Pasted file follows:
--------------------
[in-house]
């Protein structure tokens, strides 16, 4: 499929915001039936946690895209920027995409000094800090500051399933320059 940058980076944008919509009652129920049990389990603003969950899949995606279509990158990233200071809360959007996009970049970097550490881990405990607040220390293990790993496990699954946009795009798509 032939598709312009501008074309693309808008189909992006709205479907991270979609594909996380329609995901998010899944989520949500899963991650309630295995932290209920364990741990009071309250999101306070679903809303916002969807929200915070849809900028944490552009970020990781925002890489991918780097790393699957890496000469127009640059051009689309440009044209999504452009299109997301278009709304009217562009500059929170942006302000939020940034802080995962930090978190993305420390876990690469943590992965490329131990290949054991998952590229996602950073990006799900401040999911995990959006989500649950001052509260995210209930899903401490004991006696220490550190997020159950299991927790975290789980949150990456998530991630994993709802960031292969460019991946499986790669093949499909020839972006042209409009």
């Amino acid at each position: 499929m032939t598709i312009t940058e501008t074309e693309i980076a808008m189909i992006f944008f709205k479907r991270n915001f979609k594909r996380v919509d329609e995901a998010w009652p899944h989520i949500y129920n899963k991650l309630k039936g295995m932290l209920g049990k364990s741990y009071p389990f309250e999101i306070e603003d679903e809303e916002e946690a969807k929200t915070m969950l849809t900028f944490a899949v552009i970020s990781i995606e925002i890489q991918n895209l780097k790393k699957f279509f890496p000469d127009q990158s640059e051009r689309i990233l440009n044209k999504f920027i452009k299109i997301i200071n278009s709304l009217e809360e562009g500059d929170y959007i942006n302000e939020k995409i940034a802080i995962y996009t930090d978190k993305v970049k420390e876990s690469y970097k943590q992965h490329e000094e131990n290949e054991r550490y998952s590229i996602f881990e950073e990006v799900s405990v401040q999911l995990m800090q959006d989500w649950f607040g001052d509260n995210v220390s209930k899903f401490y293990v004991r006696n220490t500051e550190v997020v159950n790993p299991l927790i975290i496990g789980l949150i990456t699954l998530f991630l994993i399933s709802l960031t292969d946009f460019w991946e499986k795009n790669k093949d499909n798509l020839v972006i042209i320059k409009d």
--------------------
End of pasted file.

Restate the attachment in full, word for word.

[in-house]
């Protein structure tokens, strides 16, 4: 499929915001039936946690895209920027995409000094800090500051399933320059 940058980076944008919509009652129920049990389990603003969950899949995606279509990158990233200071809360959007996009970049970097550490881990405990607040220390293990790993496990699954946009795009798509 032939598709312009501008074309693309808008189909992006709205479907991270979609594909996380329609995901998010899944989520949500899963991650309630295995932290209920364990741990009071309250999101306070679903809303916002969807929200915070849809900028944490552009970020990781925002890489991918780097790393699957890496000469127009640059051009689309440009044209999504452009299109997301278009709304009217562009500059929170942006302000939020940034802080995962930090978190993305420390876990690469943590992965490329131990290949054991998952590229996602950073990006799900401040999911995990959006989500649950001052509260995210209930899903401490004991006696220490550190997020159950299991927790975290789980949150990456998530991630994993709802960031292969460019991946499986790669093949499909020839972006042209409009």
């Amino acid at each position: 499929m032939t598709i312009t940058e501008t074309e693309i980076a808008m189909i992006f944008f709205k479907r991270n915001f979609k594909r996380v919509d329609e995901a998010w009652p899944h989520i949500y129920n899963k991650l309630k039936g295995m932290l209920g049990k364990s741990y009071p389990f309250e999101i306070e603003d679903e809303e916002e946690a969807k929200t915070m969950l849809t900028f944490a899949v552009i970020s990781i995606e925002i890489q991918n895209l780097k790393k699957f279509f890496p000469d127009q990158s640059e051009r689309i990233l440009n044209k999504f920027i452009k299109i997301i200071n278009s709304l009217e809360e562009g500059d929170y959007i942006n302000e939020k995409i940034a802080i995962y996009t930090d978190k993305v970049k420390e876990s690469y970097k943590q992965h490329e000094e131990n290949e054991r550490y998952s590229i996602f881990e950073e990006v799900s405990v401040q999911l995990m800090q959006d989500w649950f607040g001052d509260n995210v220390s209930k899903f401490y293990v004991r006696n220490t500051e550190v997020v159950n790993p299991l927790i975290i496990g789980l949150i990456t699954l998530f991630l994993i399933s709802l960031t292969d946009f460019w991946e499986k795009n790669k093949d499909n798509l020839v972006i042209i320059k409009d």